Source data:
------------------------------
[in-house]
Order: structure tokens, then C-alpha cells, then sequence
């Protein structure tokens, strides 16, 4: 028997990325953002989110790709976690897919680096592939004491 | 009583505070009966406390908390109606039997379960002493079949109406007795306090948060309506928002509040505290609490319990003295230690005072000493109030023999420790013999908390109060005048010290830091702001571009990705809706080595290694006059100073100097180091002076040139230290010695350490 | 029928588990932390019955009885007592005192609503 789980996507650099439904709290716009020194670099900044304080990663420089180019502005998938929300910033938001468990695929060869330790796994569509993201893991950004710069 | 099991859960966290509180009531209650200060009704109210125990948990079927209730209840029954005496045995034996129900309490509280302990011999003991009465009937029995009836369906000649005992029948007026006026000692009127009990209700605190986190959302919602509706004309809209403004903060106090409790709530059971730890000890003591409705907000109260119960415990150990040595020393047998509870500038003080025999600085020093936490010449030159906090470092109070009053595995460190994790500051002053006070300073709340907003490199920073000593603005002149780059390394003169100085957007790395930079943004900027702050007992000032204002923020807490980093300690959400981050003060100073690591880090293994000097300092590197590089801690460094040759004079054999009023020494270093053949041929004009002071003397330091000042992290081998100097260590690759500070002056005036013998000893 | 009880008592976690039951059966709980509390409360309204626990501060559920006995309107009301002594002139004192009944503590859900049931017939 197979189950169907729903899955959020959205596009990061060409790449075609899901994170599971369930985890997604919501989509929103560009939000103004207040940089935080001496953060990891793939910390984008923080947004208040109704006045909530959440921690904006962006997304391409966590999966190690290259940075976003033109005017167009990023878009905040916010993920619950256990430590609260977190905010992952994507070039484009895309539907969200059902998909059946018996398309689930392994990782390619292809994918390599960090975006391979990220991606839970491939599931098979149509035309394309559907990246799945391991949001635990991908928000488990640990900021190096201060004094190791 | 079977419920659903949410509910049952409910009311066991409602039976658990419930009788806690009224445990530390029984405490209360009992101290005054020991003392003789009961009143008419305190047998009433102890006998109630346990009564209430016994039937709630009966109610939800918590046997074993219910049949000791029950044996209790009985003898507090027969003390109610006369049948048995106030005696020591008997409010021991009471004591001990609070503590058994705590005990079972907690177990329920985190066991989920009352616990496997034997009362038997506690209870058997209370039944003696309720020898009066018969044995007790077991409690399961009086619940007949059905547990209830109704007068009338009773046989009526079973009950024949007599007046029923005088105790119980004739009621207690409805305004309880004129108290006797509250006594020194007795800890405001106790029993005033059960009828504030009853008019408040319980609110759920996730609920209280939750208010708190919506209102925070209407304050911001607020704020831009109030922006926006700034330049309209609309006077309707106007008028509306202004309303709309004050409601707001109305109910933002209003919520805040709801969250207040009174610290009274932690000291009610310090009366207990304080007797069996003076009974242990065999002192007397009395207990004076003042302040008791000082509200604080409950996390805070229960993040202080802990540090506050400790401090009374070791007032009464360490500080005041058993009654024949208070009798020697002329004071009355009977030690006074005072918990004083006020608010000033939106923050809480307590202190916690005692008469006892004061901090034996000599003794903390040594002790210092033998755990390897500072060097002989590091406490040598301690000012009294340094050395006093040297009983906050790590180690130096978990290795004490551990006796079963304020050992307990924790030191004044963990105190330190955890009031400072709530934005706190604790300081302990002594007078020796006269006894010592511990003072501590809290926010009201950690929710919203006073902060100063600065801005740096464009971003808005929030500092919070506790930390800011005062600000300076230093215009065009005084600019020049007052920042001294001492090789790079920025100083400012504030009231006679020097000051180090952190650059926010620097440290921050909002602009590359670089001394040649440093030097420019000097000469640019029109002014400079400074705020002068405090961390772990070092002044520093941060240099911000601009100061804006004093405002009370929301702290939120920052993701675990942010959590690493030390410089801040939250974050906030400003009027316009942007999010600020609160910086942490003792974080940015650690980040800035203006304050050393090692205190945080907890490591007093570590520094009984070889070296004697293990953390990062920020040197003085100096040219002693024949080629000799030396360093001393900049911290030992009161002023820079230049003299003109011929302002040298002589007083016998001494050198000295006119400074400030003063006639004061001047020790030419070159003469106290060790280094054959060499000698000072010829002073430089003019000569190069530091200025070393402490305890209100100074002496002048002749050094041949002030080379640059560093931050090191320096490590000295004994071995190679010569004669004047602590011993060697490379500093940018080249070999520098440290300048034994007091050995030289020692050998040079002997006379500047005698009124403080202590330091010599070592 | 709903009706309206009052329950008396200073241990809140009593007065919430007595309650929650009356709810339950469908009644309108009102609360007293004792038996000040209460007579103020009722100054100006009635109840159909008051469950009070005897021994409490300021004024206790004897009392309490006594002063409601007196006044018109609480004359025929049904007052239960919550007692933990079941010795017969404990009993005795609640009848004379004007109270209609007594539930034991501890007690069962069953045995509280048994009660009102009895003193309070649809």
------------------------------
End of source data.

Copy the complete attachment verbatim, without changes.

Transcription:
[in-house]
Order: structure tokens, then C-alpha cells, then sequence
């Protein structure tokens, strides 16, 4: 028997990325953002989110790709976690897919680096592939004491 | 009583505070009966406390908390109606039997379960002493079949109406007795306090948060309506928002509040505290609490319990003295230690005072000493109030023999420790013999908390109060005048010290830091702001571009990705809706080595290694006059100073100097180091002076040139230290010695350490 | 029928588990932390019955009885007592005192609503 789980996507650099439904709290716009020194670099900044304080990663420089180019502005998938929300910033938001468990695929060869330790796994569509993201893991950004710069 | 099991859960966290509180009531209650200060009704109210125990948990079927209730209840029954005496045995034996129900309490509280302990011999003991009465009937029995009836369906000649005992029948007026006026000692009127009990209700605190986190959302919602509706004309809209403004903060106090409790709530059971730890000890003591409705907000109260119960415990150990040595020393047998509870500038003080025999600085020093936490010449030159906090470092109070009053595995460190994790500051002053006070300073709340907003490199920073000593603005002149780059390394003169100085957007790395930079943004900027702050007992000032204002923020807490980093300690959400981050003060100073690591880090293994000097300092590197590089801690460094040759004079054999009023020494270093053949041929004009002071003397330091000042992290081998100097260590690759500070002056005036013998000893 | 009880008592976690039951059966709980509390409360309204626990501060559920006995309107009301002594002139004192009944503590859900049931017939 197979189950169907729903899955959020959205596009990061060409790449075609899901994170599971369930985890997604919501989509929103560009939000103004207040940089935080001496953060990891793939910390984008923080947004208040109704006045909530959440921690904006962006997304391409966590999966190690290259940075976003033109005017167009990023878009905040916010993920619950256990430590609260977190905010992952994507070039484009895309539907969200059902998909059946018996398309689930392994990782390619292809994918390599960090975006391979990220991606839970491939599931098979149509035309394309559907990246799945391991949001635990991908928000488990640990900021190096201060004094190791 | 079977419920659903949410509910049952409910009311066991409602039976658990419930009788806690009224445990530390029984405490209360009992101290005054020991003392003789009961009143008419305190047998009433102890006998109630346990009564209430016994039937709630009966109610939800918590046997074993219910049949000791029950044996209790009985003898507090027969003390109610006369049948048995106030005696020591008997409010021991009471004591001990609070503590058994705590005990079972907690177990329920985190066991989920009352616990496997034997009362038997506690209870058997209370039944003696309720020898009066018969044995007790077991409690399961009086619940007949059905547990209830109704007068009338009773046989009526079973009950024949007599007046029923005088105790119980004739009621207690409805305004309880004129108290006797509250006594020194007795800890405001106790029993005033059960009828504030009853008019408040319980609110759920996730609920209280939750208010708190919506209102925070209407304050911001607020704020831009109030922006926006700034330049309209609309006077309707106007008028509306202004309303709309004050409601707001109305109910933002209003919520805040709801969250207040009174610290009274932690000291009610310090009366207990304080007797069996003076009974242990065999002192007397009395207990004076003042302040008791000082509200604080409950996390805070229960993040202080802990540090506050400790401090009374070791007032009464360490500080005041058993009654024949208070009798020697002329004071009355009977030690006074005072918990004083006020608010000033939106923050809480307590202190916690005692008469006892004061901090034996000599003794903390040594002790210092033998755990390897500072060097002989590091406490040598301690000012009294340094050395006093040297009983906050790590180690130096978990290795004490551990006796079963304020050992307990924790030191004044963990105190330190955890009031400072709530934005706190604790300081302990002594007078020796006269006894010592511990003072501590809290926010009201950690929710919203006073902060100063600065801005740096464009971003808005929030500092919070506790930390800011005062600000300076230093215009065009005084600019020049007052920042001294001492090789790079920025100083400012504030009231006679020097000051180090952190650059926010620097440290921050909002602009590359670089001394040649440093030097420019000097000469640019029109002014400079400074705020002068405090961390772990070092002044520093941060240099911000601009100061804006004093405002009370929301702290939120920052993701675990942010959590690493030390410089801040939250974050906030400003009027316009942007999010600020609160910086942490003792974080940015650690980040800035203006304050050393090692205190945080907890490591007093570590520094009984070889070296004697293990953390990062920020040197003085100096040219002693024949080629000799030396360093001393900049911290030992009161002023820079230049003299003109011929302002040298002589007083016998001494050198000295006119400074400030003063006639004061001047020790030419070159003469106290060790280094054959060499000698000072010829002073430089003019000569190069530091200025070393402490305890209100100074002496002048002749050094041949002030080379640059560093931050090191320096490590000295004994071995190679010569004669004047602590011993060697490379500093940018080249070999520098440290300048034994007091050995030289020692050998040079002997006379500047005698009124403080202590330091010599070592 | 709903009706309206009052329950008396200073241990809140009593007065919430007595309650929650009356709810339950469908009644309108009102609360007293004792038996000040209460007579103020009722100054100006009635109840159909008051469950009070005897021994409490300021004024206790004897009392309490006594002063409601007196006044018109609480004359025929049904007052239960919550007692933990079941010795017969404990009993005795609640009848004379004007109270209609007594539930034991501890007690069962069953045995509280048994009660009102009895003193309070649809």